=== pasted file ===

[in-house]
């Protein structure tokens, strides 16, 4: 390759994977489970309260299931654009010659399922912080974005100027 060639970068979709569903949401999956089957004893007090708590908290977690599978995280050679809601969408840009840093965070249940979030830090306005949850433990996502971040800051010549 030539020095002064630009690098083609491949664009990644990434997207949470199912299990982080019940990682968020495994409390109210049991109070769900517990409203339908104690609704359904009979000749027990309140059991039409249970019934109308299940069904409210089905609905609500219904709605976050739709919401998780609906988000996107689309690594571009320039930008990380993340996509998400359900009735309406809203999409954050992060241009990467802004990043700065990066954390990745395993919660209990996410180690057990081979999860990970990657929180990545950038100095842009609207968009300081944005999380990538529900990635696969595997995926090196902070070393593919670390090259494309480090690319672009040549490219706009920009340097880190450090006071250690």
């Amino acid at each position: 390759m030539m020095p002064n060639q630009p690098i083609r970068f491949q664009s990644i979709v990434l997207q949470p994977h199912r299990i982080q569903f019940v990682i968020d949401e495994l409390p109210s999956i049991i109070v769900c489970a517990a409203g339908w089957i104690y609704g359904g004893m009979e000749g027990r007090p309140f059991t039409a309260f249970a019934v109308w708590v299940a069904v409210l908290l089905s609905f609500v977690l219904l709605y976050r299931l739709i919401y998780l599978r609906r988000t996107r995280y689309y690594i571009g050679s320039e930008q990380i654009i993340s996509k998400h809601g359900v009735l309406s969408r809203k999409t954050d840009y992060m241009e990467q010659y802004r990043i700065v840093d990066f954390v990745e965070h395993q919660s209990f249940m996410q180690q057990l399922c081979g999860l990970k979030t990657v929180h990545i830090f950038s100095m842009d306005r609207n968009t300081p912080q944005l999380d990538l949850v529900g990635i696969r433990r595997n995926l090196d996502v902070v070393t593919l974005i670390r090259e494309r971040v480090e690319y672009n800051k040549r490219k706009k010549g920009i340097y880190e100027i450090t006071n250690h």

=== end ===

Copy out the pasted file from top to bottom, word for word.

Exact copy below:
[in-house]
């Protein structure tokens, strides 16, 4: 390759994977489970309260299931654009010659399922912080974005100027 060639970068979709569903949401999956089957004893007090708590908290977690599978995280050679809601969408840009840093965070249940979030830090306005949850433990996502971040800051010549 030539020095002064630009690098083609491949664009990644990434997207949470199912299990982080019940990682968020495994409390109210049991109070769900517990409203339908104690609704359904009979000749027990309140059991039409249970019934109308299940069904409210089905609905609500219904709605976050739709919401998780609906988000996107689309690594571009320039930008990380993340996509998400359900009735309406809203999409954050992060241009990467802004990043700065990066954390990745395993919660209990996410180690057990081979999860990970990657929180990545950038100095842009609207968009300081944005999380990538529900990635696969595997995926090196902070070393593919670390090259494309480090690319672009040549490219706009920009340097880190450090006071250690």
């Amino acid at each position: 390759m030539m020095p002064n060639q630009p690098i083609r970068f491949q664009s990644i979709v990434l997207q949470p994977h199912r299990i982080q569903f019940v990682i968020d949401e495994l409390p109210s999956i049991i109070v769900c489970a517990a409203g339908w089957i104690y609704g359904g004893m009979e000749g027990r007090p309140f059991t039409a309260f249970a019934v109308w708590v299940a069904v409210l908290l089905s609905f609500v977690l219904l709605y976050r299931l739709i919401y998780l599978r609906r988000t996107r995280y689309y690594i571009g050679s320039e930008q990380i654009i993340s996509k998400h809601g359900v009735l309406s969408r809203k999409t954050d840009y992060m241009e990467q010659y802004r990043i700065v840093d990066f954390v990745e965070h395993q919660s209990f249940m996410q180690q057990l399922c081979g999860l990970k979030t990657v929180h990545i830090f950038s100095m842009d306005r609207n968009t300081p912080q944005l999380d990538l949850v529900g990635i696969r433990r595997n995926l090196d996502v902070v070393t593919l974005i670390r090259e494309r971040v480090e690319y672009n800051k040549r490219k706009k010549g920009i340097y880190e100027i450090t006071n250690h």